@ Saleem, PW-1 is an accomplice and in absence of any
corroboration, his evidence has to be thrown overboard and further
the case of prosecution that at the instance of the accused
articles were discovered is to be rejected inasmuch as Section 27
of the Evidence Act, 1872 could not have been made applicable to
the facts of the present case, for Chandra Prakash had not been
arrested by the time the alleged discovery took place.

d) Assuming the ammonium nitrate was recovered from the custody of
Chandra Prakash, the same would not make out any offence punishable
under any of the provisions of the 1908 Act or the 1884 Act, for
the simple reason that it does not come under the statutory
definition. Even if the language of Sections 2 and 3 of the 1908
Act as well as Section 9B of the 1884 Act are stretched, it would
not bring in its sweep the simple act of sale by Chandra Prakash
without any intention or knowledge about its use.

e) No independent charges were framed against the accused-appellant
under Sections 3, 4 and 5 of the 1908 Act but along with Section 6
of the 1908 Act and, therefore, conviction under the said provision
is absolutely fallacious.
19. Mr. Balaji Srinivasan, learned counsel appearing for the
appellants, Abdul Hamid and Raies Beg, submitted as under:-
(A) The prosecution has failed to prove the nexus of the accused-
appellants with the co-accused Abdul Mateen in the crime and
nothing has been brought on record to establish the allegations.
The only evidence that has been recorded is that Abdul Hamid
used to meet Abdul Mateen frequently at village Farah.
B) There is no recovery of explosive substance or any incriminating
materials from the appellant’s house and in the absence of any
recovery, the appellant cannot be roped in the crime.
C) The allegation of the prosecution with regard to the relation of
the appellant with Abdul Mateen does not have any substance and, in
any case, there is no proof to establish the same.
D) The bomb blast at SMS Stadium, Jaipur took place on 26.01.1996 and
the accused was arrested on 8.06.1997 and identification parade was
conducted on 25.06.1997 about one and half years after the
incident. This aspect vitiates the identification parade and
creates a dent in the case of the prosecution for which the
appellants should be given the benefit of doubt.
20. Mr. Atul Kumar, learned counsel appearing for the appellant Abdul
Mateen, in addition to the contentions raised by Mr. Jain and Mr.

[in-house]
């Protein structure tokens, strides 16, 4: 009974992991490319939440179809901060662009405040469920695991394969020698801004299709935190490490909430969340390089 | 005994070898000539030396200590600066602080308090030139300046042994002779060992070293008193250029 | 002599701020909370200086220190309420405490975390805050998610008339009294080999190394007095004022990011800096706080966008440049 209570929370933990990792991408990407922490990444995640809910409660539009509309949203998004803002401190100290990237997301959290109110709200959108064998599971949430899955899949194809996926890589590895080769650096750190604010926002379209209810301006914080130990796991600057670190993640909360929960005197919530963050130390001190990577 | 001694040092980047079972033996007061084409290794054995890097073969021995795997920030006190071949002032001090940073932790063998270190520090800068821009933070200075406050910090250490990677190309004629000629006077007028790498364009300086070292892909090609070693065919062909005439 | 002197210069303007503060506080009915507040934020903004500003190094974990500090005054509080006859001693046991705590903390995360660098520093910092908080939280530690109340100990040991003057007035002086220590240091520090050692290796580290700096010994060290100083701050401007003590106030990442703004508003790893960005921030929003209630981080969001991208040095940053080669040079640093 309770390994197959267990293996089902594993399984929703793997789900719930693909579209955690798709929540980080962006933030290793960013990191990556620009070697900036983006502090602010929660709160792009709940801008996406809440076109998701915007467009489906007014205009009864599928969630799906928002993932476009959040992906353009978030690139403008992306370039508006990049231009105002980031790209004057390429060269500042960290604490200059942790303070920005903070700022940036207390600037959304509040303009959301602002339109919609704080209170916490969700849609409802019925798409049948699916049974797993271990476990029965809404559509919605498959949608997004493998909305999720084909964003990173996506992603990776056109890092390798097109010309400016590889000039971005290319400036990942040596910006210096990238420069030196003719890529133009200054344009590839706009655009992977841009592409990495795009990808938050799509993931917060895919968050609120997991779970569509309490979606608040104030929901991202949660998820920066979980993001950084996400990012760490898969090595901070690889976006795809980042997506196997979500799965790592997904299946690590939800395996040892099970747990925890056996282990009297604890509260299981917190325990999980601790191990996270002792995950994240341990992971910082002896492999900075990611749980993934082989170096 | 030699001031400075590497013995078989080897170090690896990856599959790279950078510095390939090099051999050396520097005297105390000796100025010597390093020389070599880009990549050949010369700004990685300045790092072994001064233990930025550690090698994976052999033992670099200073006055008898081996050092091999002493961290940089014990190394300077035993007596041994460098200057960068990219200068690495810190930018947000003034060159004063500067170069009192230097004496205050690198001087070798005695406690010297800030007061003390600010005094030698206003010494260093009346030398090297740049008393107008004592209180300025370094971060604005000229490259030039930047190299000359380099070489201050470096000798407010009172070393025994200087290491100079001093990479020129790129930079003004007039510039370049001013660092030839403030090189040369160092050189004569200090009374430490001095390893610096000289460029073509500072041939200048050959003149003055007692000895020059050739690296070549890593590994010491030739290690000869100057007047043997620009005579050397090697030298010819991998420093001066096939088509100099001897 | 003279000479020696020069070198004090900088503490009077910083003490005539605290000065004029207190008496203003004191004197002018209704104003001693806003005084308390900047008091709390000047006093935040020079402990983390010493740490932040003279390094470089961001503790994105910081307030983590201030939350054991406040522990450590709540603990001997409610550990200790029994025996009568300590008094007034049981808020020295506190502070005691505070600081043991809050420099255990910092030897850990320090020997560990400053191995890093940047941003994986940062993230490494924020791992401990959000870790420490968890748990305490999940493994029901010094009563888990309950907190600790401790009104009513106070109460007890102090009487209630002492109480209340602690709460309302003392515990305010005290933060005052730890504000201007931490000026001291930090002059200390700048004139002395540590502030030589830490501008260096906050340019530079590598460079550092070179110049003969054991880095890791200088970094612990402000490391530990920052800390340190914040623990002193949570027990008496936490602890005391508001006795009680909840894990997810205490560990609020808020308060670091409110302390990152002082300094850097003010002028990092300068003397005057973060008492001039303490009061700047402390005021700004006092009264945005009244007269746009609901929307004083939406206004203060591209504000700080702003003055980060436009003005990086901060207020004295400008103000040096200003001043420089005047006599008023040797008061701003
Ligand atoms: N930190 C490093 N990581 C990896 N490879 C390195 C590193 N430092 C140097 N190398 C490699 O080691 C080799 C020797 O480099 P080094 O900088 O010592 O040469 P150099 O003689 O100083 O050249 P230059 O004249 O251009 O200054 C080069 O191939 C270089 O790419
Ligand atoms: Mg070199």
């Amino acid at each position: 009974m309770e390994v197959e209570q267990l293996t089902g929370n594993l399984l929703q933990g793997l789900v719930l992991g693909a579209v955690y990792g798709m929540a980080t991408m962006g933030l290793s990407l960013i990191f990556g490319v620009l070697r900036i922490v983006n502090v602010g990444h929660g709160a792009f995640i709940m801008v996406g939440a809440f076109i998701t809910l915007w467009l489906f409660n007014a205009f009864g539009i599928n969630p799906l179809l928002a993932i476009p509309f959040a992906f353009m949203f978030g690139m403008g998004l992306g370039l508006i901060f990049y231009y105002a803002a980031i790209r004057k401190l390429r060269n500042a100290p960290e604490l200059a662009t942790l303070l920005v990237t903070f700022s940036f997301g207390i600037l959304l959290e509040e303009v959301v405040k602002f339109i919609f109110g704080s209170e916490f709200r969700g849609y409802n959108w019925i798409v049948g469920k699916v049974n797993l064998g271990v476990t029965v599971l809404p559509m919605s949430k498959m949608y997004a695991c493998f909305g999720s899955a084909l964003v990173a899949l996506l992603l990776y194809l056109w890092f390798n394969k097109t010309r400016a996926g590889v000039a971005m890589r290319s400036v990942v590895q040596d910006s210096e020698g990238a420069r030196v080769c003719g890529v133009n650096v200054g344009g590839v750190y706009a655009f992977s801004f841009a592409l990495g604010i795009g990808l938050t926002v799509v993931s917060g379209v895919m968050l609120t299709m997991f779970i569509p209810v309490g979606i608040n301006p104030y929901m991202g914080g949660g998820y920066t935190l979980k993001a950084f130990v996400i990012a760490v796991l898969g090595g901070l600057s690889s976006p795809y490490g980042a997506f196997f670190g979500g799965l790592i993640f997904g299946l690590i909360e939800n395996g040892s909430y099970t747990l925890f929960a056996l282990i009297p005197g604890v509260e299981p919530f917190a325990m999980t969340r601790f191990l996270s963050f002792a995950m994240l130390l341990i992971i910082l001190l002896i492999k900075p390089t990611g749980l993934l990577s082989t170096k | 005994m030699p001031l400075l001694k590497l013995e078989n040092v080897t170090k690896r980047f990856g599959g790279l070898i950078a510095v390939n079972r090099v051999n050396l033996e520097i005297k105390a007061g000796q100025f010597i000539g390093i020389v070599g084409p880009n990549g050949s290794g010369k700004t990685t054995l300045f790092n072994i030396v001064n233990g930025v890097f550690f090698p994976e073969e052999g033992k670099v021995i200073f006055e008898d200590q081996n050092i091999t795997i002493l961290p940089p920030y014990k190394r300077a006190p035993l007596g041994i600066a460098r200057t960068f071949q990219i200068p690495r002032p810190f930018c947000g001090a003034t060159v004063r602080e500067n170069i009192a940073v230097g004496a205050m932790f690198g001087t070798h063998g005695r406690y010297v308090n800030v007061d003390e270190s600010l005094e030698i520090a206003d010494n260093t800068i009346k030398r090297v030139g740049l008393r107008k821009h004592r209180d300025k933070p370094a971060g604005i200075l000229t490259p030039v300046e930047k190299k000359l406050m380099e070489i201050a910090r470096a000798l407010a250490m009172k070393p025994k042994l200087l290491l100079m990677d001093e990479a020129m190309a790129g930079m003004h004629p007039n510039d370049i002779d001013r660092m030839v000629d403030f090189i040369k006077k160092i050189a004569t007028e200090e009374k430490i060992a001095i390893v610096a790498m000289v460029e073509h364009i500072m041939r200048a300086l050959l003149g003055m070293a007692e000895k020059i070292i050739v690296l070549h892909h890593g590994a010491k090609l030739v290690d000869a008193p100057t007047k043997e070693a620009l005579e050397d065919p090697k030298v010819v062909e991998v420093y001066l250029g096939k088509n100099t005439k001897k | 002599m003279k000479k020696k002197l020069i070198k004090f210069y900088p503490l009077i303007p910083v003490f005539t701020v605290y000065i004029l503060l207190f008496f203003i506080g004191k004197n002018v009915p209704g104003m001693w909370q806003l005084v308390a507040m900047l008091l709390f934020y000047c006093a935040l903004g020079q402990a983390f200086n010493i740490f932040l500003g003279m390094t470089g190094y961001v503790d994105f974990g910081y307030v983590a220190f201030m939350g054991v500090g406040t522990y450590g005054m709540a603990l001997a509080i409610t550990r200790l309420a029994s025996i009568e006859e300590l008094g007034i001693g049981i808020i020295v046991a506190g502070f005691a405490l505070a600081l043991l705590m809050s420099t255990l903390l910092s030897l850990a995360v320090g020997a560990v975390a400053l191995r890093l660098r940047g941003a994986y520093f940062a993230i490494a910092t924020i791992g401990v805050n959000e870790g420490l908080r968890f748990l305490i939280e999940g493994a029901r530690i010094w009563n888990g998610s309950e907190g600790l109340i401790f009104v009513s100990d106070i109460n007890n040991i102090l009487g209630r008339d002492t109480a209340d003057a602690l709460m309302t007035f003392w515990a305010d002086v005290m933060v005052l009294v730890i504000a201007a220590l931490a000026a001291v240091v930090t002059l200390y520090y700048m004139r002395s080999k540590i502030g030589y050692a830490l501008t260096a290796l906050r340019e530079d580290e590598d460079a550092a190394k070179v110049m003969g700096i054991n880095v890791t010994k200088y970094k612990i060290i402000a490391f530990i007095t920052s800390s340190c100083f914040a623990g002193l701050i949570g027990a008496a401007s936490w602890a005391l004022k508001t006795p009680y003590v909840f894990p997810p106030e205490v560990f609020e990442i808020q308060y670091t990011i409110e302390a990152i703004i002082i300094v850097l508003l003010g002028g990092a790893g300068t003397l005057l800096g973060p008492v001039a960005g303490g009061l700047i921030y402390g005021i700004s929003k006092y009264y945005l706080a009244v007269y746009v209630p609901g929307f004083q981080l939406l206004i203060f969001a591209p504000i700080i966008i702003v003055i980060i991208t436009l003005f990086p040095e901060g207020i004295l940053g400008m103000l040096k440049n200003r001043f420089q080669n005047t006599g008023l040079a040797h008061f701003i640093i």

Balaji, has contended that no consent has been taken under Section
7 of the 1908 Act from the Central Government and hence, the entire
trial is vitiated.

21. Dr. Manish Singhvi, learned Additional Advocate General appearing
for the State of Rajasthan, supporting the judgment of the High
Court, has submitted as follows: –

i) The sanction given by the District Magistrate, on a perusal,
would show application of mind and, by no stretch of
imagination, it can be regarded as invalid in law.

ii) The recovery at the instance of an accused under Section 27 of
the Indian Evidence Act is admissible in evidence and the
information given by Pappu, PW-1, which led to the recovery of
huge quantity of explosives would per se be admissible in
evidence and this evidence is not to be treated as inadmissible
merely because the accused at the relevant point of time had
subsequently become the approver.

iii) The recovery of explosives by the accused, Chandra Prakash, by
opening the keys of the godown would be a relevant fact and
admissible under Section 8 of the Evidence Act, irrespective of
the fact that the conduct falls within the purview of Section 27
of the Evidence Act.

iv) The recovery of the explosive substance has been made by the
police vide memo Ex. P-42 during the search and seizure
operations. Chetan Das Rawatani, PW-34, Explosive Expert, has
stated that the articles recovered in Ex. P-42 were explosive
articles and the same has also been proved by the FSL Report,
Ex. P-234.

v) The evidence of the approver Pappu, PW-1, is admissible as
substantive evidence u/s 133 of the Evidence Act. In the
evidence of the approver, it has been mentioned that the
accused, Chandra Prakash, was engaged in the supply of materials
for solicitation of money for the commission of offence under
the 1908 Act. Possession of huge quantity of ammonium nitrate
without any plausible explanation by the accused, Chandra
Prakash, corroborates the evidence of the approver.